Posts Tagged ‘Geology’

UC Santa Barbara geologist Jim Boles found evidence of helium leakage from the Earth’s mantle along a 30-mile stretch of the Newport-Inglewood Fault Zone in the Los Angeles Basin.

He claims the results show that the Newport-Inglewood fault is deeper than scientists previously thought.

Using samples of casing gas from two dozen oil wells ranging from LA’s Westside to Newport Beach in Orange County, Boles discovered that more than one-third of the sites show evidence of high levels of helium-3 (3He).

‘The results are unexpected for the area, because the LA Basin is different from where most mantle helium anomalies occur,’ said Boles, professor emeritus in UCSB’s Department of Earth Science.

‘The Newport-Inglewood fault appears to sit on a 30-million-year-old subduction zone, so it is surprising that it maintains a significant pathway through the crust.’

Compared to the previous assessment issued in 2008, UCERF2, the estimated rate of earthquakes around magnitude 6.7, the size of the destructive 1994 Northridge earthquake, has gone down by about 30 percent.

The expected frequency of such events statewide has dropped from an average of one per 4.8 years to about one per 6.3 years.

However, in the new study, the estimate for the likelihood that California will experience a magnitude 8 or larger earthquake in the next 30 years has increased from about 4.7% for UCERF2 to about 7.0% for UCERF3.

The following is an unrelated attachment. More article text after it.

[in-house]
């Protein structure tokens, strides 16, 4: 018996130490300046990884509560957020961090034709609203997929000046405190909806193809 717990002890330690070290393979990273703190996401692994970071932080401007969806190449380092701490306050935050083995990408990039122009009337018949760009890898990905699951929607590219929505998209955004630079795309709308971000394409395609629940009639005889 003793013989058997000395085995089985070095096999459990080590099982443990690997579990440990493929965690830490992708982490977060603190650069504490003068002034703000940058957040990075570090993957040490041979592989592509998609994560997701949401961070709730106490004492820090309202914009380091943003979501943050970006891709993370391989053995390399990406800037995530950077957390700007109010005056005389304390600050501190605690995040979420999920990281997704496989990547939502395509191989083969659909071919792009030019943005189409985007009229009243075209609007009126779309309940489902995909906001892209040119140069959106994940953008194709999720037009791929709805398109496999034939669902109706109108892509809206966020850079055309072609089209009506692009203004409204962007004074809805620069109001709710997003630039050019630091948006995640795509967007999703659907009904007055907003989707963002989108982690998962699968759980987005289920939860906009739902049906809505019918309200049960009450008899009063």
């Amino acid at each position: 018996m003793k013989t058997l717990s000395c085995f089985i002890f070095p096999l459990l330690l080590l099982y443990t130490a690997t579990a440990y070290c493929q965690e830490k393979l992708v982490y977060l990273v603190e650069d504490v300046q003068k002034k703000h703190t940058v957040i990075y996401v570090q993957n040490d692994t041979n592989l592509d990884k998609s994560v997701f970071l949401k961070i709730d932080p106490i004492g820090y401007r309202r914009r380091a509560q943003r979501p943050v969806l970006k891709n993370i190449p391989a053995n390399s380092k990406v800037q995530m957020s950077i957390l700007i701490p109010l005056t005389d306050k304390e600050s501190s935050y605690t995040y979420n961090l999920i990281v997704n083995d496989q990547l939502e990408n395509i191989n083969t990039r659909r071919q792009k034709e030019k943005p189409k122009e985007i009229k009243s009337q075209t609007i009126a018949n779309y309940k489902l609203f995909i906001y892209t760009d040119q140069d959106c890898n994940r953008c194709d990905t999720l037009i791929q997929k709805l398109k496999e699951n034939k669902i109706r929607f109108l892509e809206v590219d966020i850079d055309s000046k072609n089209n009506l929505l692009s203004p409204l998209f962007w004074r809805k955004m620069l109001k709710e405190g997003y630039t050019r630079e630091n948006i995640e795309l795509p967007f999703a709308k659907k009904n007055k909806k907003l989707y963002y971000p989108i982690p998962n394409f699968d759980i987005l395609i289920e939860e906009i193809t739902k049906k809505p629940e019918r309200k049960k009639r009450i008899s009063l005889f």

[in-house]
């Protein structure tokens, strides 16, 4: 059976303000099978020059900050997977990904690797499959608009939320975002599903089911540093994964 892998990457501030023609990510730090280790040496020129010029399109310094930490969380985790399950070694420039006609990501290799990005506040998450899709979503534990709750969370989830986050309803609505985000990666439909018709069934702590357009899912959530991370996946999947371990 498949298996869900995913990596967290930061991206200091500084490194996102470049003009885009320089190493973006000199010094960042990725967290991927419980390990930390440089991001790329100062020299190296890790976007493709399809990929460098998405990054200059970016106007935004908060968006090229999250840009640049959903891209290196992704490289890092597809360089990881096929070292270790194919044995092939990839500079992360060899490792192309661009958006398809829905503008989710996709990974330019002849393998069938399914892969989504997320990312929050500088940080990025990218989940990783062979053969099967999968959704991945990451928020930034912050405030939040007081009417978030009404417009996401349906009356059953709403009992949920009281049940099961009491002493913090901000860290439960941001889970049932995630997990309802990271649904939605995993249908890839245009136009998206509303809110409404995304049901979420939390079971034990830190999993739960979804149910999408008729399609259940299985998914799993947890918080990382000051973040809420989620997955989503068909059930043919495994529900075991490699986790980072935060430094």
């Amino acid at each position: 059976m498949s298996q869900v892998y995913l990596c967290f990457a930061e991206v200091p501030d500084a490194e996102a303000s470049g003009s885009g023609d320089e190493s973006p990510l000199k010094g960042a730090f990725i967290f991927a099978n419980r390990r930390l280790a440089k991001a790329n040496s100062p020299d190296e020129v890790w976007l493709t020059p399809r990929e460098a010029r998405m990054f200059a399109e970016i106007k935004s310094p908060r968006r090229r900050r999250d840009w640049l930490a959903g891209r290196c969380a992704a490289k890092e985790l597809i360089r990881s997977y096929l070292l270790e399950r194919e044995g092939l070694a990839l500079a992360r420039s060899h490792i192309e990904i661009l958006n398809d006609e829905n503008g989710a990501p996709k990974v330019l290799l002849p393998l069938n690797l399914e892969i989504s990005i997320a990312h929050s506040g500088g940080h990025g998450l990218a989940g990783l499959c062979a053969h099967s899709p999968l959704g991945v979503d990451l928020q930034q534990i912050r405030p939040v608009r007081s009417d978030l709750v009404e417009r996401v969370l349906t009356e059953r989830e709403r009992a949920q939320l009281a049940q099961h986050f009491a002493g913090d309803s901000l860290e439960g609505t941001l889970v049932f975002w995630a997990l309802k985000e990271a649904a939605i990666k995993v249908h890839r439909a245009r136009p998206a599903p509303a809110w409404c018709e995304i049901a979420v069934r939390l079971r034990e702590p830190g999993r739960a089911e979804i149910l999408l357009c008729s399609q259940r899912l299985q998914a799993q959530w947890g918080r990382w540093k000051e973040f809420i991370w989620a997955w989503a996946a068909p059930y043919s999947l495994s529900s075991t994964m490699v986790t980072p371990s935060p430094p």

Full Story @ [Daily Mail]

Impressive Vortex Opens on Lake

Posted: June 25, 2015 in Tech
Tags: ,

On June 5, the Tulsa District of the US Army Corps of Engineers opened the gates on the spillway on Lake Texoma, bordering Texas and Oklahoma. The water release created a dramatic-looking vortex in the water.

Face-hidden-on-Canadian-cliff

After two years of searching for a rumored face located on the side of a cliff, a Canadian man has finally hit the jackpot.

Hank Gus, an aboriginal and member of the Tseshaht First Nation, heard about the face from someone who first learned about it after hearing a kayaker describe it in 2008, and decided to set out and look for himself.

It was found on the Reeks Island, part of the Broken Group Islands located in the Pacific Rim National Park Reserve in British Columbia.

Now, the question is whether this is a man-made wonder or just the result of Mother Nature.

Source: [Daily Mail]